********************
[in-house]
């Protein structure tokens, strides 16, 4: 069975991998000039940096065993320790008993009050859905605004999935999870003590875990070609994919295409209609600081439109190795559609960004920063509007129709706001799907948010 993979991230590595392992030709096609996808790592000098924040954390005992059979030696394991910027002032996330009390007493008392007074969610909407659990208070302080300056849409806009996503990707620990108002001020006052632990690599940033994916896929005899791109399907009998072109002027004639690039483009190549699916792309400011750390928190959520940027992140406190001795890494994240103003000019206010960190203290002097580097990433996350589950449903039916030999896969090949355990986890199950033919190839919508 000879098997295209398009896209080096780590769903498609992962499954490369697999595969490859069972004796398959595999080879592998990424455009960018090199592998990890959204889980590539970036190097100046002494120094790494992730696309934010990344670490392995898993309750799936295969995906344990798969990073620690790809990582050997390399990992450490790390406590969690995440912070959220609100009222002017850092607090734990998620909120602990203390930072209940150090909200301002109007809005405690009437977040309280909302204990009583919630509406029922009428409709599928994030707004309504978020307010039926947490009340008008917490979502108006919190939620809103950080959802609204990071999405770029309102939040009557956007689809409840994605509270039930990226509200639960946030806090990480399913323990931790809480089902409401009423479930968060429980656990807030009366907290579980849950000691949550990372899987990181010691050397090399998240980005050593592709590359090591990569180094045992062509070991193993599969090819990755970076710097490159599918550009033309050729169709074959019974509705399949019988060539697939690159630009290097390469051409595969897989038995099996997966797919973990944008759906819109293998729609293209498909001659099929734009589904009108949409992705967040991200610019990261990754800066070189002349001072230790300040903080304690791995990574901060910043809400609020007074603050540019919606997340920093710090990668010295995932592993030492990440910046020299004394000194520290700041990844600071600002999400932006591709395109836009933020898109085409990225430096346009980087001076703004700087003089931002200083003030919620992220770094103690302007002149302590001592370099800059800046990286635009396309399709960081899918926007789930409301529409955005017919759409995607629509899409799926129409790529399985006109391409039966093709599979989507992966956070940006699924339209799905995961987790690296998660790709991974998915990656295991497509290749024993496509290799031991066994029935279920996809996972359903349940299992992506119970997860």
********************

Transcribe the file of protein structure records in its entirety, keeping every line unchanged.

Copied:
[in-house]
């Protein structure tokens, strides 16, 4: 069975991998000039940096065993320790008993009050859905605004999935999870003590875990070609994919295409209609600081439109190795559609960004920063509007129709706001799907948010 993979991230590595392992030709096609996808790592000098924040954390005992059979030696394991910027002032996330009390007493008392007074969610909407659990208070302080300056849409806009996503990707620990108002001020006052632990690599940033994916896929005899791109399907009998072109002027004639690039483009190549699916792309400011750390928190959520940027992140406190001795890494994240103003000019206010960190203290002097580097990433996350589950449903039916030999896969090949355990986890199950033919190839919508 000879098997295209398009896209080096780590769903498609992962499954490369697999595969490859069972004796398959595999080879592998990424455009960018090199592998990890959204889980590539970036190097100046002494120094790494992730696309934010990344670490392995898993309750799936295969995906344990798969990073620690790809990582050997390399990992450490790390406590969690995440912070959220609100009222002017850092607090734990998620909120602990203390930072209940150090909200301002109007809005405690009437977040309280909302204990009583919630509406029922009428409709599928994030707004309504978020307010039926947490009340008008917490979502108006919190939620809103950080959802609204990071999405770029309102939040009557956007689809409840994605509270039930990226509200639960946030806090990480399913323990931790809480089902409401009423479930968060429980656990807030009366907290579980849950000691949550990372899987990181010691050397090399998240980005050593592709590359090591990569180094045992062509070991193993599969090819990755970076710097490159599918550009033309050729169709074959019974509705399949019988060539697939690159630009290097390469051409595969897989038995099996997966797919973990944008759906819109293998729609293209498909001659099929734009589904009108949409992705967040991200610019990261990754800066070189002349001072230790300040903080304690791995990574901060910043809400609020007074603050540019919606997340920093710090990668010295995932592993030492990440910046020299004394000194520290700041990844600071600002999400932006591709395109836009933020898109085409990225430096346009980087001076703004700087003089931002200083003030919620992220770094103690302007002149302590001592370099800059800046990286635009396309399709960081899918926007789930409301529409955005017919759409995607629509899409799926129409790529399985006109391409039966093709599979989507992966956070940006699924339209799905995961987790690296998660790709991974998915990656295991497509290749024993496509290799031991066994029935279920996809996972359903349940299992992506119970997860």